The Velvet Underground Sue to Free Their Iconic Banana
Lou Reed and John Cale of the Velvet Underground are taking legal action to free the banana! That is, the banana on the cover of the groundbreaking 1967 debut album, as created by Andy Warhol.
The famous "peel slowly and see" sleeve art featuring the banana became synonymous with both Warhol and the Velvet Underground, but now, the Andy Warhol Foundation has sold the image to Apple for use on a new line of iPads, iPhones and accessories.
As reported in Courthouse News Service, Reed and Cale are seeking "exemplary and treble damages for false designation of origin, unfair competition and misappropriation." In addition, they want the image to be put in public domain, saying "the image legally belongs to the public," but adding it culturally belongs to them.
According to a New York Times story on the case, the legal complaint states that "the Warhol Foundation has sought to justify its unlawful licensing activities involving the mark by asserting that it has a copyright interest in the banana design, despite the incontrovertible fact that the banana design, insofar as copyright rights are concerned, is in the public domain."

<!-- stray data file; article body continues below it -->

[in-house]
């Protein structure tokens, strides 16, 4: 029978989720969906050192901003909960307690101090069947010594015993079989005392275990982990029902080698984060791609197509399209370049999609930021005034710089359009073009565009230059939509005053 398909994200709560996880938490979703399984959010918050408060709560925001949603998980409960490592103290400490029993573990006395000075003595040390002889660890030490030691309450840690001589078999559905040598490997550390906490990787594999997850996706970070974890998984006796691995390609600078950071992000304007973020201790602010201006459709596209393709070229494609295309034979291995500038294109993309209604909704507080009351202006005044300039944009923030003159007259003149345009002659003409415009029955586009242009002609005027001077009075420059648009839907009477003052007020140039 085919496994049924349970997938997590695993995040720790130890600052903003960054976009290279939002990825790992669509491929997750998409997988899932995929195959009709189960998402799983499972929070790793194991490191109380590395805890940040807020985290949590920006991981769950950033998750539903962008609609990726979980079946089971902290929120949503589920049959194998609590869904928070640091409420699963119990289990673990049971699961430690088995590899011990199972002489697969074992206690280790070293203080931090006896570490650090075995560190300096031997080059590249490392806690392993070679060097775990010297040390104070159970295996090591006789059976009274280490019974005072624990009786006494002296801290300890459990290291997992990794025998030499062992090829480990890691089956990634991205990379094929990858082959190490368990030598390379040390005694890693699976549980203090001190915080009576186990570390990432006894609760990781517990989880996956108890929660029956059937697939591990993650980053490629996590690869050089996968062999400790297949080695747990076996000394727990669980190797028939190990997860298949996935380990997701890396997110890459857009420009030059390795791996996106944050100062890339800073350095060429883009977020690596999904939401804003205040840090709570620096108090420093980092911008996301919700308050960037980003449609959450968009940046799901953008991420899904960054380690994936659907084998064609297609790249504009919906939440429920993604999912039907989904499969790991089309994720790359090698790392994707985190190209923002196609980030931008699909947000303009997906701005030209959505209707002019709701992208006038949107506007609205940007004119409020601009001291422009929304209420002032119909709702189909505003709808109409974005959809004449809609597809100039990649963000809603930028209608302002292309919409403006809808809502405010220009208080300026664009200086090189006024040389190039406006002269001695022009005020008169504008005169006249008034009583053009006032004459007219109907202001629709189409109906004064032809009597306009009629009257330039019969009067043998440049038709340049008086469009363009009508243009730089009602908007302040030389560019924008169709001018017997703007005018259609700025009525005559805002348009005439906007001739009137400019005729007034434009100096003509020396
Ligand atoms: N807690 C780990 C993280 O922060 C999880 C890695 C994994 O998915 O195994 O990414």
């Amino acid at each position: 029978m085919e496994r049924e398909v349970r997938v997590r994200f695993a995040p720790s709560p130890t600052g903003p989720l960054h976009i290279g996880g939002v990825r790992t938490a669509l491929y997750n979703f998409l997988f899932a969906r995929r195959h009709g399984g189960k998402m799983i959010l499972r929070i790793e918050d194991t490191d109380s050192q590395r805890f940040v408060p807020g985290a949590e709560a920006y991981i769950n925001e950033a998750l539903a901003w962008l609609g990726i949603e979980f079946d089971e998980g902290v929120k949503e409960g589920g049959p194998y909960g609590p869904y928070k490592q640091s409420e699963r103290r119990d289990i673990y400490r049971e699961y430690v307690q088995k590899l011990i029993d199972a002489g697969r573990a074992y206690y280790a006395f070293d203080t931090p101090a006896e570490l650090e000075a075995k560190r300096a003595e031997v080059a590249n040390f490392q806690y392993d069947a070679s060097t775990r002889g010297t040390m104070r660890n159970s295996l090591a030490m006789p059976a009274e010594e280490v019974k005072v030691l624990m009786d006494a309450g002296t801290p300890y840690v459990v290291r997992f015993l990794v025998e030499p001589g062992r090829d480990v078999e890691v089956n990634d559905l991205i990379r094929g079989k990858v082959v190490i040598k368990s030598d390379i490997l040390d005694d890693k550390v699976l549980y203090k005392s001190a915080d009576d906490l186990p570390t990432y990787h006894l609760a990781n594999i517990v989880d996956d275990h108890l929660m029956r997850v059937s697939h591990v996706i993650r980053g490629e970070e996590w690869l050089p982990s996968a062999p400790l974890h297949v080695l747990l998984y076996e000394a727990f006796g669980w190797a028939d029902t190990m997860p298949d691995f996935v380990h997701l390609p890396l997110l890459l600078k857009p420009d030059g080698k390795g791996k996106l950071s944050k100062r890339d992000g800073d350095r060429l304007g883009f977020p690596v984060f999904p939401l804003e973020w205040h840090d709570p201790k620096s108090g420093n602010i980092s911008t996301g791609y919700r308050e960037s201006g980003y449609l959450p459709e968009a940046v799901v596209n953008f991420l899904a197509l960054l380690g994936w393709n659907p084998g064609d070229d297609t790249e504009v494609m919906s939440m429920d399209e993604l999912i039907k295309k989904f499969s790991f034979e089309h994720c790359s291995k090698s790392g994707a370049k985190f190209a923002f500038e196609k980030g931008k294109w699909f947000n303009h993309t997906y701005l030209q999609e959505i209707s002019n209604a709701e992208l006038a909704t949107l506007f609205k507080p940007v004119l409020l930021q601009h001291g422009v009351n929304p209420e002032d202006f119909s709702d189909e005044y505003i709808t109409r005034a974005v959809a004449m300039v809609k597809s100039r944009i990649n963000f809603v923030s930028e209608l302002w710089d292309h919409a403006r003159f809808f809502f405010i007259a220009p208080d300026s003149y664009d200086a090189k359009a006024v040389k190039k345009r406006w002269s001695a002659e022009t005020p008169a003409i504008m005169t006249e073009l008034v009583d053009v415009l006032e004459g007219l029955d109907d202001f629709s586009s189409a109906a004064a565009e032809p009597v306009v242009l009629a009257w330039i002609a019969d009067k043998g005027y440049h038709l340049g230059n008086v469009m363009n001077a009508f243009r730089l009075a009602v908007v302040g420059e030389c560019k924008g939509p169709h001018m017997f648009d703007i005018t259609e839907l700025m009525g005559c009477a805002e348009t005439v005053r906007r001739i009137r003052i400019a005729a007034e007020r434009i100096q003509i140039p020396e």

Though universally ignored upon its release, the Velvet Underground's debut album has gone on to become a touchstone of rock and roll, cited by countless bands as a primary influence. Songs like 'Waiting For The Man,' 'I'll Be Your Mirror' and 'Heroin' became standards for a certain breed of alternative rockers. It has routinely rode high on many a best album of all time list. Unlike Reed's last album, 'Lulu,' his ill-fated collaboration with Metallica.